Hymn: When Painful Mem’ries MV 74
Let us acknowledge the awesome mystery
embodied in every person.
Through us God comes to unique
and personal expression.

Let us give thanks for the abundance
of life on this earth.
Through it we and all people may be nourished.

Let us be in silence together. (R Hunt)
(Silence)

Lighting of the Community Candle
Fire is your sacrament, O God, fire is sacred.

We light this flame to affirm that new light
is ever waiting to break through to enlighten our ways:
that new truth is ever waiting
to break through to illumine our minds,
and that new love is ever waiting
to break through to warm our hearts.  (CAHowe)

Lighting of the Personal Candles
People come forward to light their tea candle
and place it on the table around the Community candle

Response
Out of nothingness we came through birth into life:
With the Spirit of God within us.

From the life of God the universe unfolded into being
With the Spirit of God within it.

From the heart of God creation goes on till the end of time
With the Spirit of God within it and with our spirit within it.

Let us embrace the God who enfolds us
We delight in God. (Pitt St Uniting Church, adapted)

Reading from John 10:1-18
Silence

Hymn: Kyrie Eleison MV 69

CELEBRATING COMMUNITY: SACRAMENT OF HOLY COMMUNION
We remember the stories…

How Jesus gathered with friends and foes
to tell them of a re-imagined way of living and being.
A way that did not conform to the standards of the Roman Empire
or any other system of governance
that suppressed people
until starvation and deprivation resulted in death. (S Weinberg)

In this way, the issues of life and death,
justice and injustice,
conflict and peace,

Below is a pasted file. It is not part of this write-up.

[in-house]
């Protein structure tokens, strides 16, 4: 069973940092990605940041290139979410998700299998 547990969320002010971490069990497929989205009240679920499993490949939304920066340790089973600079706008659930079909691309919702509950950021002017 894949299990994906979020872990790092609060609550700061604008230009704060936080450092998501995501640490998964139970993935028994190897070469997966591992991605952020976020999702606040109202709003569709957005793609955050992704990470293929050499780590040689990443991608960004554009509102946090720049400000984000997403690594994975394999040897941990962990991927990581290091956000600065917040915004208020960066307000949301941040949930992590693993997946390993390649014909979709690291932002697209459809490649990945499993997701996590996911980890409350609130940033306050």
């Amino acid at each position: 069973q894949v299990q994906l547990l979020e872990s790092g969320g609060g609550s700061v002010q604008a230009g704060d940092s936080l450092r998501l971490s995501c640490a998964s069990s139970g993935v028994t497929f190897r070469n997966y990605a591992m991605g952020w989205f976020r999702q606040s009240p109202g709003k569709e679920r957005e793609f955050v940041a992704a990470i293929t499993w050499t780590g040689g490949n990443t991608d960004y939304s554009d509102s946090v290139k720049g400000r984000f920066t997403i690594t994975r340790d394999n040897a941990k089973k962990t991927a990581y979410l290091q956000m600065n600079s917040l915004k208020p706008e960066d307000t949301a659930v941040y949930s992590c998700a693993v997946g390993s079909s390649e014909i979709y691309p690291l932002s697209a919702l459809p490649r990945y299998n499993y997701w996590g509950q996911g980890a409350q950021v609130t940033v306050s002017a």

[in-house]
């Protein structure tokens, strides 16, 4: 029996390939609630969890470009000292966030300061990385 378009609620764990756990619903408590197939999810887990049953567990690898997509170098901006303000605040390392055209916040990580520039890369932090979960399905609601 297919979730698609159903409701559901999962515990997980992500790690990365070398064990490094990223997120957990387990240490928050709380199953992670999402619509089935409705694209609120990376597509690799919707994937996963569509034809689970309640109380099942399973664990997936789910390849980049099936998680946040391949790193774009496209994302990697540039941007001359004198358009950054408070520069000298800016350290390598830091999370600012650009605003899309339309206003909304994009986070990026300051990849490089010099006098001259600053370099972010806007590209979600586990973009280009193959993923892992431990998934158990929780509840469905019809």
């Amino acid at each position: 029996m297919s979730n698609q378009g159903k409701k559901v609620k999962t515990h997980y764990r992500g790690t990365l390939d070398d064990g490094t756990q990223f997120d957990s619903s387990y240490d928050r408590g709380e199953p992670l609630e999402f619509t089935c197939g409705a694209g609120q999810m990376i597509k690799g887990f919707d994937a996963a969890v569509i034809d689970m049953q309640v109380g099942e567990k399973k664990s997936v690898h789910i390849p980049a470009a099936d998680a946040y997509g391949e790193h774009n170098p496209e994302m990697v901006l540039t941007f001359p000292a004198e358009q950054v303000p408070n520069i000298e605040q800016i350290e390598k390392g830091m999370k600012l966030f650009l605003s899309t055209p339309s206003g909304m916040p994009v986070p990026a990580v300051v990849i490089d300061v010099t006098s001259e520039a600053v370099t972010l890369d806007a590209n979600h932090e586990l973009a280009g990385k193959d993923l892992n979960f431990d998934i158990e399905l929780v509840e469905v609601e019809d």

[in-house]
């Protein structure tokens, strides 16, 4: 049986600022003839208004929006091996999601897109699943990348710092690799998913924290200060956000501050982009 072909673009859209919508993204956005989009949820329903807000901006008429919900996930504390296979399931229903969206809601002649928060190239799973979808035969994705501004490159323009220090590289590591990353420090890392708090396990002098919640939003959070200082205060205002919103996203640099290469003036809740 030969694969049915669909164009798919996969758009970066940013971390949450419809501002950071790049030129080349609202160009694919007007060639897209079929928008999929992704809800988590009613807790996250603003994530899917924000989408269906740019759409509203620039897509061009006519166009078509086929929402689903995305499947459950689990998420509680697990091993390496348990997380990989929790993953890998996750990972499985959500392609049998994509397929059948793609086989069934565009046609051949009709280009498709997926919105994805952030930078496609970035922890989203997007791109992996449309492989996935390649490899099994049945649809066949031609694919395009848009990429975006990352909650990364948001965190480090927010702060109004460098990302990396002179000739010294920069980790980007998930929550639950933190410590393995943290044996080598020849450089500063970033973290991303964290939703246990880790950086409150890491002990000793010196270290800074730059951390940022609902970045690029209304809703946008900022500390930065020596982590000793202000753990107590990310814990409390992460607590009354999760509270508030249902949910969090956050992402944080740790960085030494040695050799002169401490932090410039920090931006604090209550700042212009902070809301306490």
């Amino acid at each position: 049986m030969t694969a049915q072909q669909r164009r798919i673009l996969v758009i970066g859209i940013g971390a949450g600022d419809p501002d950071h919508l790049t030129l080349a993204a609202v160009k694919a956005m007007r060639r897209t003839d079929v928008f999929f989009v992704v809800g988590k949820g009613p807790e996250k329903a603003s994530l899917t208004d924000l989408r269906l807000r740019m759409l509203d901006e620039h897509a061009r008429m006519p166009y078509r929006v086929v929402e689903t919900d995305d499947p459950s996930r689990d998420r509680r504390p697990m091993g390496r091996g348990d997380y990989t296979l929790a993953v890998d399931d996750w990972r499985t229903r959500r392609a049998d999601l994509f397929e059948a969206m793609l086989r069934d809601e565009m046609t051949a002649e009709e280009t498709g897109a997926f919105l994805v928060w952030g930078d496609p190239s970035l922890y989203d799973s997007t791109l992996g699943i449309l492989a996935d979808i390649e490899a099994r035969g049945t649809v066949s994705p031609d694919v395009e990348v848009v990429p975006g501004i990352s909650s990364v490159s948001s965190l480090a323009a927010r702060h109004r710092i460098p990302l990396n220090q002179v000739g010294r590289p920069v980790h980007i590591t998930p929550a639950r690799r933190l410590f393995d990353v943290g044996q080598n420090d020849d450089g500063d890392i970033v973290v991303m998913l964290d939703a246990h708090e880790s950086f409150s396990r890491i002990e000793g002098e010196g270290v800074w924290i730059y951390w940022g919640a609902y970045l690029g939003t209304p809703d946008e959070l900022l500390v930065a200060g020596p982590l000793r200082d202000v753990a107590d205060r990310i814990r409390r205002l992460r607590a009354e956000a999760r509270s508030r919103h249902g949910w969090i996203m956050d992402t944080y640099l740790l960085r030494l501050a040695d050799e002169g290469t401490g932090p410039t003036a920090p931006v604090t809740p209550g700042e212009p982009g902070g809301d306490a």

goodness and evil
were talked through and made real to ordinary people.

Bread and Cup
So in our time and in this place, with today’s issues before us,
let us continue the tradition: to break bread together.

We remember what that tradition says…
At the end of a journey, among friends,
gathered round a table…
Jesus took bread, gave thanks, and broke it:
‘This bread is broken, as my body will be’.
Break Bread

And he handed it to his friends, and invited them to eat:
‘Remember all that I have been to you’.

We remember…
Jesus poured the cup, offered thanks for it,
and gave it to his friends:
‘This cup is poured out as my life will be.
As you drink give thanks for all I have given’.
Pour Cup

Bread… Cup… an outward sign of an inward grace.

May the spirit within us
be a source of healing and consolation.
May the spirit within us
strengthen us when we feel weak,
warm us when we are cold-hearted,
bend us when we are stubborn,
move us when we are uncaring,
guide us in the way of love.

May the spirit within us
shine in all we do. (R Hunt, adapted)

Communion
By eating this bread and this cup
we become one in hope. (R Hunt, adapted)

 

After Communion
May our sharing become sharing with the world.
May our blessing become blessing for the world.
May our lives become living assurance
of the presence of compassion in the world. (R Hunt, adapted)

SERVICE OF THE ASHES
The Ashes
Ash Wednesday invites us to come back to earth.
To wonder at the gift of life,
my life – our life
with the earth, the shared body of our existence.

These ashes were once trees and shrubs,
and places where life was lived to its fullest.
Once they were full of life.
Now they are black and grey.
Dry.  Lifeless.

But mixed with the oil and water of our baptism
make good fertiliser:
it will help the seeds of the gospel take deeper root in us